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    The Bungee Line was an audio podcast for web developers, covering web API's, software development, and the creation of richly interactive web applications.

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A Summer of Taunting Interns

Interns Are Fun.

Here at Bungee Labs world headquarters, we have 8 interns working this summer. 2 work on my team. The others work in different parts of the company. We keep them well fed, meaningfully employed, comfortably housed, and in shape. (In shape, because we provided them bicycles for the 3 mile journey to and from work. They have no idea what they’re in for come the triple-digit-degree days of July.) While the crew gets a lot done (they’re all high achievers, scholastically, and they’re applying the same diligence here at Bungee Labs), I enjoy their presence here for reasons other than their fine contributions.

Maybe it’s the enthusiasm with which they approach their work. Perhaps it’s their uncertainty about the workplace formalities of the “real world.” Perhaps its because I am in management, and they naturally look to managers as role models. Such naivite. For me it’s like having a bunch of slightly-younger siblings. I find the urge to psychologically mess with them irresistible.

I just hope that the example I set helps them to always look at work as something far too important to be taken seriously.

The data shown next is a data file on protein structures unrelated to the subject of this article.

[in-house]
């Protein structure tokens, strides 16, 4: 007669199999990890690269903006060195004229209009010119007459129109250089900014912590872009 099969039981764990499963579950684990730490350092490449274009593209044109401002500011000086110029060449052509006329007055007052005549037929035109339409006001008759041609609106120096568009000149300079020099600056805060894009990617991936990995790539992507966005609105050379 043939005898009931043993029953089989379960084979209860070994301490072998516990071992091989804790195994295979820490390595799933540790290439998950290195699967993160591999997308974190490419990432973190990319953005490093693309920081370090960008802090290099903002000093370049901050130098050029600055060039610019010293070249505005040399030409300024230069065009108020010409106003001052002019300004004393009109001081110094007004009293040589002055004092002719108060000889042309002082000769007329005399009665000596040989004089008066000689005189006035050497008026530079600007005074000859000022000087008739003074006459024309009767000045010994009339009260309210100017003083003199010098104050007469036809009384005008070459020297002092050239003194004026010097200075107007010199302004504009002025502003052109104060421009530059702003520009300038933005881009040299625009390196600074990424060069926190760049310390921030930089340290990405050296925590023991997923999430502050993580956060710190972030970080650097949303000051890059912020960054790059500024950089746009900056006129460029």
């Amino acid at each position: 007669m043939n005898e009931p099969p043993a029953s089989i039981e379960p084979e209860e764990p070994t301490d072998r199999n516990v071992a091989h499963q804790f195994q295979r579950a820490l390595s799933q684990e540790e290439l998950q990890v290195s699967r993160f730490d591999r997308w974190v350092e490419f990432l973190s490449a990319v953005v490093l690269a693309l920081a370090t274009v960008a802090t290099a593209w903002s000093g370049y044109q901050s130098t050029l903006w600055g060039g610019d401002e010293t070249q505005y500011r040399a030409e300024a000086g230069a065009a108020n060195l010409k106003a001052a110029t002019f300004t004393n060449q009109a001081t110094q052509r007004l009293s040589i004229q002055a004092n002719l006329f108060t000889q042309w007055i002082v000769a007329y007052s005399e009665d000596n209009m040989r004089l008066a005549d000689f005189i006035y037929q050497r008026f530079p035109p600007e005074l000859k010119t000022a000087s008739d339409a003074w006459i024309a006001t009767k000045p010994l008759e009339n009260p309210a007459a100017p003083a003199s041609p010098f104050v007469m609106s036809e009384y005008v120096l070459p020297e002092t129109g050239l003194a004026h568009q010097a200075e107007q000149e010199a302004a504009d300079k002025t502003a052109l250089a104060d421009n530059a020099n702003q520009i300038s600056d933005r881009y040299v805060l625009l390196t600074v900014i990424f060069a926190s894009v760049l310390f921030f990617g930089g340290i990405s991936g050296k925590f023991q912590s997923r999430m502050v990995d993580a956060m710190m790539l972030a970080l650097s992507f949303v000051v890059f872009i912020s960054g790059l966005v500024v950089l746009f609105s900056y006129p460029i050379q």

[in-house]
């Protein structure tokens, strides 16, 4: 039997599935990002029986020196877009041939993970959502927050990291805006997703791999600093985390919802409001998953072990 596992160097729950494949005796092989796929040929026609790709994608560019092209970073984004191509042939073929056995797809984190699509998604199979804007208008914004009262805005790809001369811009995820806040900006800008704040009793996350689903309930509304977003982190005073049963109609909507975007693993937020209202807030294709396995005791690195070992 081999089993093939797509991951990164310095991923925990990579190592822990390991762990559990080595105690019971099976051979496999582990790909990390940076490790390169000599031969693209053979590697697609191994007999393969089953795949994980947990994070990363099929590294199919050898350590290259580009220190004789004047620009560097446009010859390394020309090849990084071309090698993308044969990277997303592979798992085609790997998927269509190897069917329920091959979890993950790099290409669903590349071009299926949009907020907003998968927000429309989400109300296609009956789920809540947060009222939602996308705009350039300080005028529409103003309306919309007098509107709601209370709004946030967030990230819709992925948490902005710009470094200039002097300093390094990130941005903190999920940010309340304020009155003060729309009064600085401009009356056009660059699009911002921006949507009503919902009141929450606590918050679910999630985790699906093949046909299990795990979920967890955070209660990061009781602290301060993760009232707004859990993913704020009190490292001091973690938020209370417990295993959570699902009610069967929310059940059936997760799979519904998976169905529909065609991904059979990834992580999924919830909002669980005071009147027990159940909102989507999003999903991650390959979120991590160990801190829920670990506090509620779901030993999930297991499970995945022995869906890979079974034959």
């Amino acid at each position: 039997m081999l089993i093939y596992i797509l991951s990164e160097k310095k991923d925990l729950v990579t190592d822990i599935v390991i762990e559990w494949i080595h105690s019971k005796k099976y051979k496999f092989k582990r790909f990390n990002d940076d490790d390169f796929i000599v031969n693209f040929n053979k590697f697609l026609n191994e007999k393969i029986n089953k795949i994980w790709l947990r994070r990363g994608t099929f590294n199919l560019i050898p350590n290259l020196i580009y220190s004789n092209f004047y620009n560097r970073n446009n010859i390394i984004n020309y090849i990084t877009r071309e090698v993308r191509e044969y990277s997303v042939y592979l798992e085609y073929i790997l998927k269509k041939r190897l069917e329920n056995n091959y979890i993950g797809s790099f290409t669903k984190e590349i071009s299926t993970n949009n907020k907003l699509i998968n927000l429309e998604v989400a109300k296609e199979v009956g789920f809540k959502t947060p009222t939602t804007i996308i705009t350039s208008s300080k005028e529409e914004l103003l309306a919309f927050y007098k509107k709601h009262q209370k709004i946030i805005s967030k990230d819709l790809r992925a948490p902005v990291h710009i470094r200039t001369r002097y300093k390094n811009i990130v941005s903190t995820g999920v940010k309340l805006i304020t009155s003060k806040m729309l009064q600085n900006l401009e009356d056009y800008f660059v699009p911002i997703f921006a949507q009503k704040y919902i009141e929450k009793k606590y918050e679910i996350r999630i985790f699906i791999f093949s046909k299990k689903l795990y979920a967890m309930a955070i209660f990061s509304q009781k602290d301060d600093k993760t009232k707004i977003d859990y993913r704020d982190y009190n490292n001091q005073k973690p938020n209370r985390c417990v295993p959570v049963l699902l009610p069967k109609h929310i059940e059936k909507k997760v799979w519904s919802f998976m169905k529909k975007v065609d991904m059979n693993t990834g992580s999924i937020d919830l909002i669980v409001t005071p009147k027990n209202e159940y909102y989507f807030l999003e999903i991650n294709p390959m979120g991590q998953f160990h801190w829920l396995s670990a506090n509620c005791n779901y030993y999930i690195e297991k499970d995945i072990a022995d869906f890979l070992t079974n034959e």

One Response

  1. ROFL…We have GOT to share our intern torments, offline and discretely, of course. I just brought our first intern on, at Yahoo! Bellevue and am itching for ideas. Your post recalls a story about Microsoft interns. In the early days, MS interns were subjected to a slightly more effective training regimen than exists today. One rite of passage was to deliver a piece of I/O mail to “Building 7” or “Go to Building 7 for a meeting with the boss”. No such building existed. As inane as this prank may sound, it survives to this day as a fond memory in the minds of many ‘softies. Recently, a new building was planned for construction beside buildings 5 and 6, in Redmond. Since “Building 7” did not yet exist, the development team naturally decided to call it…Building 7. A huge uproar ensued. Consequently, the name of the new building will not be Building 7. Instead, it will be Building 37.*

    HR reps everywhere will shudder when they read this: rites of passage for new employees and interns play an important (and hopefully positive) role in developing the social fabric of any group, including and perhaps especially, corporations. Party on, Ted.

    *Source: Jim Stanton, who heads Microsoft Real Estate and Facilities;)

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